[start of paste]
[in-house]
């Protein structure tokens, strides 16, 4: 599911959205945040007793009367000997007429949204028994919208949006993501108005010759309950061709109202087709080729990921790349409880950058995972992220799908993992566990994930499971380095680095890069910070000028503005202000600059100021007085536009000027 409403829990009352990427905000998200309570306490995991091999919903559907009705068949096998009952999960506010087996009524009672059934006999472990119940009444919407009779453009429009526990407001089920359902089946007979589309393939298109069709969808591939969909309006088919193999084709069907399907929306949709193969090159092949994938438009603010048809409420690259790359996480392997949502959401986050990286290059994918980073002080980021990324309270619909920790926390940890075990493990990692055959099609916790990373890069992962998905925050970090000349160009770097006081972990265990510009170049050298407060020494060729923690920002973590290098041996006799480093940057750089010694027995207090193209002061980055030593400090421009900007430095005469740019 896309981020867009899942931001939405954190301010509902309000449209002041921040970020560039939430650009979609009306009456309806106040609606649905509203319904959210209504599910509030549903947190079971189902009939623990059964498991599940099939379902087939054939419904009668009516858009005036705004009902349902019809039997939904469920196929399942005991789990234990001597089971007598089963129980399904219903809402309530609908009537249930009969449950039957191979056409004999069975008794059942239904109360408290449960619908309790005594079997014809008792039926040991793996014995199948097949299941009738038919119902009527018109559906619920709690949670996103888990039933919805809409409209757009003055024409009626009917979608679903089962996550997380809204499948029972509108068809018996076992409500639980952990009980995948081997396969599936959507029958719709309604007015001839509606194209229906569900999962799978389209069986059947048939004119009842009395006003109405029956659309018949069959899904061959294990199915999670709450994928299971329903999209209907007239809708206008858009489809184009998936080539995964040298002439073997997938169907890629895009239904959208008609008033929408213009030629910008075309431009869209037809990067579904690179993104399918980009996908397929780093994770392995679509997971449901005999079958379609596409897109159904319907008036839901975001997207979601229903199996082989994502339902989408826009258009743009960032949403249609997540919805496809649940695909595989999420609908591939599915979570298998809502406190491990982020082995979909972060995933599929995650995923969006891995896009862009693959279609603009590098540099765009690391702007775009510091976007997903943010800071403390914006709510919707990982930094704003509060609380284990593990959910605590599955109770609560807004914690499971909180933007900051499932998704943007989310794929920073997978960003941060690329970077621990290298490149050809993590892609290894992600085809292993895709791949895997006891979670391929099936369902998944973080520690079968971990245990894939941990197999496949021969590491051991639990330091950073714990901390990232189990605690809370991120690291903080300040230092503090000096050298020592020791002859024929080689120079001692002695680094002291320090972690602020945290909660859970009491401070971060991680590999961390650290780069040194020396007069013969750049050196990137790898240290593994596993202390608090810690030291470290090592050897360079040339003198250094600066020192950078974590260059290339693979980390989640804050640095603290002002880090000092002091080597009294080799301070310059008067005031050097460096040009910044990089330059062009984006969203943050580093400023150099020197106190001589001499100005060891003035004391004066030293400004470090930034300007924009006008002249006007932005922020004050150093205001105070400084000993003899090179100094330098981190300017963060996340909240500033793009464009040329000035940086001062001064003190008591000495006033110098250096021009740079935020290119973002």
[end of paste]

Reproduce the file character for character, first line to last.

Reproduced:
[in-house]
């Protein structure tokens, strides 16, 4: 599911959205945040007793009367000997007429949204028994919208949006993501108005010759309950061709109202087709080729990921790349409880950058995972992220799908993992566990994930499971380095680095890069910070000028503005202000600059100021007085536009000027 409403829990009352990427905000998200309570306490995991091999919903559907009705068949096998009952999960506010087996009524009672059934006999472990119940009444919407009779453009429009526990407001089920359902089946007979589309393939298109069709969808591939969909309006088919193999084709069907399907929306949709193969090159092949994938438009603010048809409420690259790359996480392997949502959401986050990286290059994918980073002080980021990324309270619909920790926390940890075990493990990692055959099609916790990373890069992962998905925050970090000349160009770097006081972990265990510009170049050298407060020494060729923690920002973590290098041996006799480093940057750089010694027995207090193209002061980055030593400090421009900007430095005469740019 896309981020867009899942931001939405954190301010509902309000449209002041921040970020560039939430650009979609009306009456309806106040609606649905509203319904959210209504599910509030549903947190079971189902009939623990059964498991599940099939379902087939054939419904009668009516858009005036705004009902349902019809039997939904469920196929399942005991789990234990001597089971007598089963129980399904219903809402309530609908009537249930009969449950039957191979056409004999069975008794059942239904109360408290449960619908309790005594079997014809008792039926040991793996014995199948097949299941009738038919119902009527018109559906619920709690949670996103888990039933919805809409409209757009003055024409009626009917979608679903089962996550997380809204499948029972509108068809018996076992409500639980952990009980995948081997396969599936959507029958719709309604007015001839509606194209229906569900999962799978389209069986059947048939004119009842009395006003109405029956659309018949069959899904061959294990199915999670709450994928299971329903999209209907007239809708206008858009489809184009998936080539995964040298002439073997997938169907890629895009239904959208008609008033929408213009030629910008075309431009869209037809990067579904690179993104399918980009996908397929780093994770392995679509997971449901005999079958379609596409897109159904319907008036839901975001997207979601229903199996082989994502339902989408826009258009743009960032949403249609997540919805496809649940695909595989999420609908591939599915979570298998809502406190491990982020082995979909972060995933599929995650995923969006891995896009862009693959279609603009590098540099765009690391702007775009510091976007997903943010800071403390914006709510919707990982930094704003509060609380284990593990959910605590599955109770609560807004914690499971909180933007900051499932998704943007989310794929920073997978960003941060690329970077621990290298490149050809993590892609290894992600085809292993895709791949895997006891979670391929099936369902998944973080520690079968971990245990894939941990197999496949021969590491051991639990330091950073714990901390990232189990605690809370991120690291903080300040230092503090000096050298020592020791002859024929080689120079001692002695680094002291320090972690602020945290909660859970009491401070971060991680590999961390650290780069040194020396007069013969750049050196990137790898240290593994596993202390608090810690030291470290090592050897360079040339003198250094600066020192950078974590260059290339693979980390989640804050640095603290002002880090000092002091080597009294080799301070310059008067005031050097460096040009910044990089330059062009984006969203943050580093400023150099020197106190001589001499100005060891003035004391004066030293400004470090930034300007924009006008002249006007932005922020004050150093205001105070400084000993003899090179100094330098981190300017963060996340909240500033793009464009040329000035940086001062001064003190008591000495006033110098250096021009740079935020290119973002």